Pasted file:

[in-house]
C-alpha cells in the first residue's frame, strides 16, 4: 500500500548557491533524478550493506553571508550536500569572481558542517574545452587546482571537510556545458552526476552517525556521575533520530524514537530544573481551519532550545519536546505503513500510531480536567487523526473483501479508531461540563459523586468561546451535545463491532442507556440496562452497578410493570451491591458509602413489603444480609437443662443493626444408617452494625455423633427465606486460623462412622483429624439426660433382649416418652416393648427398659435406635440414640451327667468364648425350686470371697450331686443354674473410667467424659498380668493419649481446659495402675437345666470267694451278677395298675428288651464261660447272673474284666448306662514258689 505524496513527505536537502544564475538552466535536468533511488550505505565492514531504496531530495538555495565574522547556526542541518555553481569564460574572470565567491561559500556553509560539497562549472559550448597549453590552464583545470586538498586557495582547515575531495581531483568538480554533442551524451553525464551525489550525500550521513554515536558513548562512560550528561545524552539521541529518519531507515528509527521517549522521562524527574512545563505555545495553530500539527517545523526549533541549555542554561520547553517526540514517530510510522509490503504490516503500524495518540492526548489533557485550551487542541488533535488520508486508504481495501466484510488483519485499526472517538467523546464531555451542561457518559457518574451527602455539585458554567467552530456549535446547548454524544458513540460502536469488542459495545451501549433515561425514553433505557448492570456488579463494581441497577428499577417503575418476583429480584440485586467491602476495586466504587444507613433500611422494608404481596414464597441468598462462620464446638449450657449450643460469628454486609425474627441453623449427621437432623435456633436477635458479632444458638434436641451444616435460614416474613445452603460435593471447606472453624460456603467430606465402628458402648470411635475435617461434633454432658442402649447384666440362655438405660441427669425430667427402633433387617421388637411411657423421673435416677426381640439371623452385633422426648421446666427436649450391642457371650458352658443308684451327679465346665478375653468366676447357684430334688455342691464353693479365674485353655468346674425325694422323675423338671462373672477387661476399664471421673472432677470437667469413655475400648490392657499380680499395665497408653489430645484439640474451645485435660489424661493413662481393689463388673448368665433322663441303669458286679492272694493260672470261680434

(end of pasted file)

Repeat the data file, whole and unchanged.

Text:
[in-house]
C-alpha cells in the first residue's frame, strides 16, 4: 500500500548557491533524478550493506553571508550536500569572481558542517574545452587546482571537510556545458552526476552517525556521575533520530524514537530544573481551519532550545519536546505503513500510531480536567487523526473483501479508531461540563459523586468561546451535545463491532442507556440496562452497578410493570451491591458509602413489603444480609437443662443493626444408617452494625455423633427465606486460623462412622483429624439426660433382649416418652416393648427398659435406635440414640451327667468364648425350686470371697450331686443354674473410667467424659498380668493419649481446659495402675437345666470267694451278677395298675428288651464261660447272673474284666448306662514258689 505524496513527505536537502544564475538552466535536468533511488550505505565492514531504496531530495538555495565574522547556526542541518555553481569564460574572470565567491561559500556553509560539497562549472559550448597549453590552464583545470586538498586557495582547515575531495581531483568538480554533442551524451553525464551525489550525500550521513554515536558513548562512560550528561545524552539521541529518519531507515528509527521517549522521562524527574512545563505555545495553530500539527517545523526549533541549555542554561520547553517526540514517530510510522509490503504490516503500524495518540492526548489533557485550551487542541488533535488520508486508504481495501466484510488483519485499526472517538467523546464531555451542561457518559457518574451527602455539585458554567467552530456549535446547548454524544458513540460502536469488542459495545451501549433515561425514553433505557448492570456488579463494581441497577428499577417503575418476583429480584440485586467491602476495586466504587444507613433500611422494608404481596414464597441468598462462620464446638449450657449450643460469628454486609425474627441453623449427621437432623435456633436477635458479632444458638434436641451444616435460614416474613445452603460435593471447606472453624460456603467430606465402628458402648470411635475435617461434633454432658442402649447384666440362655438405660441427669425430667427402633433387617421388637411411657423421673435416677426381640439371623452385633422426648421446666427436649450391642457371650458352658443308684451327679465346665478375653468366676447357684430334688455342691464353693479365674485353655468346674425325694422323675423338671462373672477387661476399664471421673472432677470437667469413655475400648490392657499380680499395665497408653489430645484439640474451645485435660489424661493413662481393689463388673448368665433322663441303669458286679492272694493260672470261680434